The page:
During menopause, you might find that your energy levels are decreasing. That might make you feel like you do not want to exercise. But staying active during the menopause transition can make a huge difference in shifting weight from places that you do not want it to go.

Exercise does not have to mean an intense workout. A walk outside can get your heart rate up while also increasing your daily dose of vitamin D, which can help you lose weight.

Other low-impact workouts like yoga can help you:

  • maintain flexibility
  • improve your bone density
  • give you defined muscle tone without putting stress on your frame

Reducing stress

Reducing stress and anxiety can curb some unhealthy eating habits. What’s more, stress can actually be part of the reason why you’re experiencing belly bloat.

The first part of reducing stress is letting go of the idea of what your body is “supposed” to look like. Stressing out over your postmenopausal body is not helpful for losing weight in a healthy way if weight loss is your goal.

During and after menopause, focus on incorporating activities into your daily routine that reduce stress. Spending time outside, gardening, and resting often may help your hormones find their new balance. Mindfulness and meditation can also help reduce and manage menopause-related symptoms.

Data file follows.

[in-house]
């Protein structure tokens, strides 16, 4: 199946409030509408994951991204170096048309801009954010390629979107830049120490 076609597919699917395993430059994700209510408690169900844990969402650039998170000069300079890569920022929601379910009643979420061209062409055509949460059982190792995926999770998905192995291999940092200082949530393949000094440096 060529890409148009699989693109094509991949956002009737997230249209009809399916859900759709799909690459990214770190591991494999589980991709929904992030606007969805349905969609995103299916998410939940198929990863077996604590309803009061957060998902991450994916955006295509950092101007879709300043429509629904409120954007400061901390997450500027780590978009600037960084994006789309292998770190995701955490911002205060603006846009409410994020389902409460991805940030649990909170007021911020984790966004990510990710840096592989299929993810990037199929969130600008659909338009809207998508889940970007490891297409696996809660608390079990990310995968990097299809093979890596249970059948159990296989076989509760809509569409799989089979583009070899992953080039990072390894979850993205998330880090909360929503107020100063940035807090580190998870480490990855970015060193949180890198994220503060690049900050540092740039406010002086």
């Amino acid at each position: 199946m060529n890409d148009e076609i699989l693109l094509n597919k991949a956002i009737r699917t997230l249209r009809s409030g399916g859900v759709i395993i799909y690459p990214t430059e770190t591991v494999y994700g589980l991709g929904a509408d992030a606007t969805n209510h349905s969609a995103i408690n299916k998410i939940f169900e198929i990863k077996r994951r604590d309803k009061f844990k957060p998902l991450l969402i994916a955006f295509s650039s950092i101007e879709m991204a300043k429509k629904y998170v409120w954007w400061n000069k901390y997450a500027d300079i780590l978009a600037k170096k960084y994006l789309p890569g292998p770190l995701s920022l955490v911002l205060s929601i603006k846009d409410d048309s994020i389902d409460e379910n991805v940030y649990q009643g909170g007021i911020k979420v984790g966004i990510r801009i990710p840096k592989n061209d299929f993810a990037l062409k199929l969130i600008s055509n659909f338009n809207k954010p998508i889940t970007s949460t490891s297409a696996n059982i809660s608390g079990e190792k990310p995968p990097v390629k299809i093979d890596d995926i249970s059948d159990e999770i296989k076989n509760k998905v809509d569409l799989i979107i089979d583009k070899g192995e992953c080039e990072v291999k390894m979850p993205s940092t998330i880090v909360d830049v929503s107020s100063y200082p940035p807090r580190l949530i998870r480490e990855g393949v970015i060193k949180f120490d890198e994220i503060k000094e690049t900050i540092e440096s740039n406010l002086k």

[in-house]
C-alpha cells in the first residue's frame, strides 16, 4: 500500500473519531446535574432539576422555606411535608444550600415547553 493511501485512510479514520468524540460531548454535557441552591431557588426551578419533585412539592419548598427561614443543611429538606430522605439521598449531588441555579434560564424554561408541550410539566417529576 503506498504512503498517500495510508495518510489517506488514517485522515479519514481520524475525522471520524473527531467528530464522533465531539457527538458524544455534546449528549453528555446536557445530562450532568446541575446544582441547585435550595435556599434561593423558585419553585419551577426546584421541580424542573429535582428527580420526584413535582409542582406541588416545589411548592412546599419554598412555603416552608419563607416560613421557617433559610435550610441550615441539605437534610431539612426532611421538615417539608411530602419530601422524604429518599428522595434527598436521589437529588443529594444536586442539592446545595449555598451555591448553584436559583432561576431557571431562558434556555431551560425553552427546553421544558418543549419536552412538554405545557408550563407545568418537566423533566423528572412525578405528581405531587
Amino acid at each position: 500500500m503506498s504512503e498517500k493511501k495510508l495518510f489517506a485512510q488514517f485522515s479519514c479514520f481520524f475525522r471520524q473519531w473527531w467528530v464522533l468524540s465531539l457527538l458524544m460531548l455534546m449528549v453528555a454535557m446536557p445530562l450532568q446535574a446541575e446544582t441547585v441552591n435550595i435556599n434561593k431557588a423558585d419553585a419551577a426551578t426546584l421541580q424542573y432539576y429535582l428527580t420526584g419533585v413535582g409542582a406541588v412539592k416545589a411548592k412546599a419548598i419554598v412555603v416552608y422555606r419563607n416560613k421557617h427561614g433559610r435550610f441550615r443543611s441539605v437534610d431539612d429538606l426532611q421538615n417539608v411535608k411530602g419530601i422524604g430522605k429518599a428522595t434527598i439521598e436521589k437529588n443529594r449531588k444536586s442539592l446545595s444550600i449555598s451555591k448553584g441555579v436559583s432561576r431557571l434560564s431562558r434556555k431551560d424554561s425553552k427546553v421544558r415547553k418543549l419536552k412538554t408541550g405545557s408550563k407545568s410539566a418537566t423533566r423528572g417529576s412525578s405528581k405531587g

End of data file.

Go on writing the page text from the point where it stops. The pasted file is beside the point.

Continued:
If you feel like excess weight from menopause is making you self-conscious, you might be curious about cosmetic procedures like liposuction and CoolSculpting.

  • Liposuction can spot-treat belly bulge by removing fat from certain areas. After menopause, it’s possible that the results of liposuction will not last as your body continues to shift some of its mass to your belly. Find a reputable provider to talk about this with if you are seriously considering it.
  • CoolSculpting after menopause may also be effective at reducing the appearance of fat. CoolSculpting is less invasive than liposuction, and there are no incisions or scarring to worry about. On the other hand, as your body continues to change during menopause, the results of CoolSculpting may not be permanent.